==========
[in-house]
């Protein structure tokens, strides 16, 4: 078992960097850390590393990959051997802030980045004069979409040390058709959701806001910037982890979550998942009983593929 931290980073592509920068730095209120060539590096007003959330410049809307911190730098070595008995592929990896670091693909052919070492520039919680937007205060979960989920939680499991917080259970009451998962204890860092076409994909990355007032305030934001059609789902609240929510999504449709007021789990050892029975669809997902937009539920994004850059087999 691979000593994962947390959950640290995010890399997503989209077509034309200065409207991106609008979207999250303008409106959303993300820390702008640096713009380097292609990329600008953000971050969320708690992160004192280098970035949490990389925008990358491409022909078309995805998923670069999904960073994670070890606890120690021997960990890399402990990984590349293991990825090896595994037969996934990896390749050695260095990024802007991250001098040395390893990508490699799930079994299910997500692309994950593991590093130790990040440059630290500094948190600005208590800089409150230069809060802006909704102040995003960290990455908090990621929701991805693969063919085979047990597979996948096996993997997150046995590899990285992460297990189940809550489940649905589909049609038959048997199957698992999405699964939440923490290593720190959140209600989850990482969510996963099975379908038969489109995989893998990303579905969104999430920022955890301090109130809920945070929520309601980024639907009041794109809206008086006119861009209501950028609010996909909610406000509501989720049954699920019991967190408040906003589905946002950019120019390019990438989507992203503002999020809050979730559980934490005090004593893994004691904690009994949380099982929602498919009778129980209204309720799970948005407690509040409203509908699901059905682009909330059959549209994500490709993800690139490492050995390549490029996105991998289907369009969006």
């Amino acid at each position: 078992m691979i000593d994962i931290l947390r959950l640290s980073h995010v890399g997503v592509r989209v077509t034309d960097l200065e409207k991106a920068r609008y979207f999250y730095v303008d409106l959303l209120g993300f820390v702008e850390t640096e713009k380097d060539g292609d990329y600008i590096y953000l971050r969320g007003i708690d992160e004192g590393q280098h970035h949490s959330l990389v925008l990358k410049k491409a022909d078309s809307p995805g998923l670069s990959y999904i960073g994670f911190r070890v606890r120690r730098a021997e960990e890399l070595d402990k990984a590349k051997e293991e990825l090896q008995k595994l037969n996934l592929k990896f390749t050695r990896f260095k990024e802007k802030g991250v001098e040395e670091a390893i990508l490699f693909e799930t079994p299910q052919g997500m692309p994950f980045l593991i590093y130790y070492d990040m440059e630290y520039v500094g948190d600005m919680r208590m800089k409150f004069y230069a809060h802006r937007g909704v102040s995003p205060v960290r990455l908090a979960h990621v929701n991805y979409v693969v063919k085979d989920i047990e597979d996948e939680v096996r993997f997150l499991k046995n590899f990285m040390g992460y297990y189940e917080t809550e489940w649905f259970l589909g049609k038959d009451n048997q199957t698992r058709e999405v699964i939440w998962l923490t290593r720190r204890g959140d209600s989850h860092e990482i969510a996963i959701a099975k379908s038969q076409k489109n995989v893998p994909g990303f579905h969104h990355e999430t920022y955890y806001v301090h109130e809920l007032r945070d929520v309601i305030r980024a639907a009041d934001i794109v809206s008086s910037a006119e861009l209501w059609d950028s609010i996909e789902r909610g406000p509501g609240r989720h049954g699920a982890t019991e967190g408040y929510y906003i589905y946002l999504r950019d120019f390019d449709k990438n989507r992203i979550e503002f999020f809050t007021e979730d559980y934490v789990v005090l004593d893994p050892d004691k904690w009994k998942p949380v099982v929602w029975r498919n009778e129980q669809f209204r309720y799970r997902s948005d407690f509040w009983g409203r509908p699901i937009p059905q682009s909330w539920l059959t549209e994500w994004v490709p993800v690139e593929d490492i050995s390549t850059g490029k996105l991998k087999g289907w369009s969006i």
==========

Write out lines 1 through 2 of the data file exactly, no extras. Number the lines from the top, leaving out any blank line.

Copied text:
[in-house]
């Protein structure tokens, strides 16, 4: 078992960097850390590393990959051997802030980045004069979409040390058709959701806001910037982890979550998942009983593929 931290980073592509920068730095209120060539590096007003959330410049809307911190730098070595008995592929990896670091693909052919070492520039919680937007205060979960989920939680499991917080259970009451998962204890860092076409994909990355007032305030934001059609789902609240929510999504449709007021789990050892029975669809997902937009539920994004850059087999 691979000593994962947390959950640290995010890399997503989209077509034309200065409207991106609008979207999250303008409106959303993300820390702008640096713009380097292609990329600008953000971050969320708690992160004192280098970035949490990389925008990358491409022909078309995805998923670069999904960073994670070890606890120690021997960990890399402990990984590349293991990825090896595994037969996934990896390749050695260095990024802007991250001098040395390893990508490699799930079994299910997500692309994950593991590093130790990040440059630290500094948190600005208590800089409150230069809060802006909704102040995003960290990455908090990621929701991805693969063919085979047990597979996948096996993997997150046995590899990285992460297990189940809550489940649905589909049609038959048997199957698992999405699964939440923490290593720190959140209600989850990482969510996963099975379908038969489109995989893998990303579905969104999430920022955890301090109130809920945070929520309601980024639907009041794109809206008086006119861009209501950028609010996909909610406000509501989720049954699920019991967190408040906003589905946002950019120019390019990438989507992203503002999020809050979730559980934490005090004593893994004691904690009994949380099982929602498919009778129980209204309720799970948005407690509040409203509908699901059905682009909330059959549209994500490709993800690139490492050995390549490029996105991998289907369009969006």